Generosity Out of Poverty |
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Generosity Out of Poverty

Generosity Out of Poverty

Years ago my husband Kevin brought home a Russian soldier he’d met who was staying at the YMCA on the Upper West Side in New York City. This was before the coup, and the man had come for a conference that he only learned was canceled once he arrived. Communication was poor in the USSR, so he’d never been notified.

With a toddler underfoot, I didn’t have time to go to the store, so I quickly threw together a simple meal of spaghetti, meat sauce, a salad and bread to share with him. As a perfectionist, I was feeling apologetic for not having something more on hand. He acted like it was a feast and was overflowing with gratitude. As it happened, I was leaving the next week to fly to Leningrad and then Moscow with a group of journalists. We all had assignments on doing business in the USSR. I asked lots of questions about Russia and solicited his advice on what to bring. He emphasized dressing as simply as possible.

Our new friend kindly contacted his girlfriend to alert her that I was coming. Once I was over there, I was astonished at the poverty I saw everywhere. It was overwhelming.

Our hosts were obviously trying to roll out the proverbial red carpet (pun intended) for us, but food was scarce. I lost eight lbs. in the course of a week. One woman at the hotel where we were staying said that she’d gotten off earlier that day to go stand in line for three hours in order to purchase a bag of oranges – half of which were rotten.

When I made it to Moscow, I called the number that our new friend had given us for his girlfriend. She made the enormous effort to meet me on a corner, and when she arrived, she had a bouquet of flowers for me. By this time, I knew how much most people struggled, so I was stunned by her kindness and generosity to a stranger. And weeks later in the mail, I opened a package from Russia. The Russian military man had sent us two beautiful, hand-painted lacquered spoons.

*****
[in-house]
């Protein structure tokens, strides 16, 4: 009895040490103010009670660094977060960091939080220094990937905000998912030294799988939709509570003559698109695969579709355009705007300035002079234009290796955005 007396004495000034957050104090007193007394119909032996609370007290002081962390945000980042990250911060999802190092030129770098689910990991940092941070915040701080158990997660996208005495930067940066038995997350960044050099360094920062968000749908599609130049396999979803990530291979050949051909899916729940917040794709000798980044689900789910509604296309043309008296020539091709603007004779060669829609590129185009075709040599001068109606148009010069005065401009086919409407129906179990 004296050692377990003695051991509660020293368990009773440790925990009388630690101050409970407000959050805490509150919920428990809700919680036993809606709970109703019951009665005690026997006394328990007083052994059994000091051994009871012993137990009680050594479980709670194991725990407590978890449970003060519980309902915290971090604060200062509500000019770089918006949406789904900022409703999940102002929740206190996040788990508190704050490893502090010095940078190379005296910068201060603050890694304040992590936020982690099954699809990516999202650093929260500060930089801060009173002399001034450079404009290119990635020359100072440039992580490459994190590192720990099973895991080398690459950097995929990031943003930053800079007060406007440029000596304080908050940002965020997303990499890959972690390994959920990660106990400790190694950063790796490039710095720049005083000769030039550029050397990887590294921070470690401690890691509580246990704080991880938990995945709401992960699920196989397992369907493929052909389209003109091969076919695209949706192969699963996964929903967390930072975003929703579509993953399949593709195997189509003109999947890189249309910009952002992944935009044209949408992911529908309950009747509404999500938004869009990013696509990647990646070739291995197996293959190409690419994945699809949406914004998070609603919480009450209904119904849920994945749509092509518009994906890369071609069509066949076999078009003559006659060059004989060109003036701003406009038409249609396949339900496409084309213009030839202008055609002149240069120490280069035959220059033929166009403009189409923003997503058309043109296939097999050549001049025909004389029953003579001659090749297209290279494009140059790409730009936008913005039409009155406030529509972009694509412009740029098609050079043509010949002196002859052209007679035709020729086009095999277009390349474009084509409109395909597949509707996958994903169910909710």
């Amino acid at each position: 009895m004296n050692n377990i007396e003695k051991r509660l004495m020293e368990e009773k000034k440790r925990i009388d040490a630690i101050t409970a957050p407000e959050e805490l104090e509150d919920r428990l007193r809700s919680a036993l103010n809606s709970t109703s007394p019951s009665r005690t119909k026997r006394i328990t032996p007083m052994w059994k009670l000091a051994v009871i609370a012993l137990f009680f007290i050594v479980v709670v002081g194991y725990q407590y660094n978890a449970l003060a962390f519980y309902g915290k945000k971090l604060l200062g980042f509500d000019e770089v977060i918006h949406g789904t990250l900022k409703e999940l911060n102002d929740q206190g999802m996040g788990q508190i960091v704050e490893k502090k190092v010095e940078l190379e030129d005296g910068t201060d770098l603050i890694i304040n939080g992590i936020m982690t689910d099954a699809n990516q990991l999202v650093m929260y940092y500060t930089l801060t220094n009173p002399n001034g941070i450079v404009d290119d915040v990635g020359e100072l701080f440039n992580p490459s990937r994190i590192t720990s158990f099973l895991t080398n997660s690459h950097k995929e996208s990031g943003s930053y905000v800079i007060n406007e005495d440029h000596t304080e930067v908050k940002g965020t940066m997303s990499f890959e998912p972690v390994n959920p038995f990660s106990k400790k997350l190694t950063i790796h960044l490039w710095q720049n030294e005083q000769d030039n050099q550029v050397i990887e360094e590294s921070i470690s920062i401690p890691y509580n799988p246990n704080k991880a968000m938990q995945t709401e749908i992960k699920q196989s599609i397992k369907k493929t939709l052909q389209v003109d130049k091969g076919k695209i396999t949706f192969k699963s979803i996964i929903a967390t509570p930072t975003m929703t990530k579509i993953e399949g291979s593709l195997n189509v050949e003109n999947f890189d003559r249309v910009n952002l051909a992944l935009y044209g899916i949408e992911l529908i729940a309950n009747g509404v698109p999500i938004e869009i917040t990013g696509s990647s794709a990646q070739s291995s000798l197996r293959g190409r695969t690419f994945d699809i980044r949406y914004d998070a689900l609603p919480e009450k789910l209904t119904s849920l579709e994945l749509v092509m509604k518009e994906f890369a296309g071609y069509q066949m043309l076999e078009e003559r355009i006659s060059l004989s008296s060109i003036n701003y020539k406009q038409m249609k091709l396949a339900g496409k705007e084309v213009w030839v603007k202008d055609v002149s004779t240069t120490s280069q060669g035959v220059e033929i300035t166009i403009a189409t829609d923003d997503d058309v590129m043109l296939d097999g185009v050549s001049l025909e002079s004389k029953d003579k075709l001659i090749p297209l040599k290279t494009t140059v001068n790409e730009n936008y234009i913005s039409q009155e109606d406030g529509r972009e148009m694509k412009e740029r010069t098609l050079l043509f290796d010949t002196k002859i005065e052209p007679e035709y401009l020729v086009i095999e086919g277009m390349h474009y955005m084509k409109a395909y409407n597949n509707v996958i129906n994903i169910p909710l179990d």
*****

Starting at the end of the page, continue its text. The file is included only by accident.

When Kevin visited India recently, he encountered a flower vendor in one of the stalls. The elderly man possessed a certain dignity, so Kevin communicated that he’d like to take his photograph — in sharp contrast to the many tourists who would just stroll by and snap away. The man agreed, and afterwards Kevin knelt by him and showed him the back of the camera. As he started to leave, the man offered Kevin a perfect single red rose. Later Kevin learned that in India a red rose symbolizes respect.

I’ve noticed over and over again that the people who are often the most generous are those who give out of their poverty and the overflow of their hearts. I am reminded of Jesus’ praise for the poor widow who gave all that she had.

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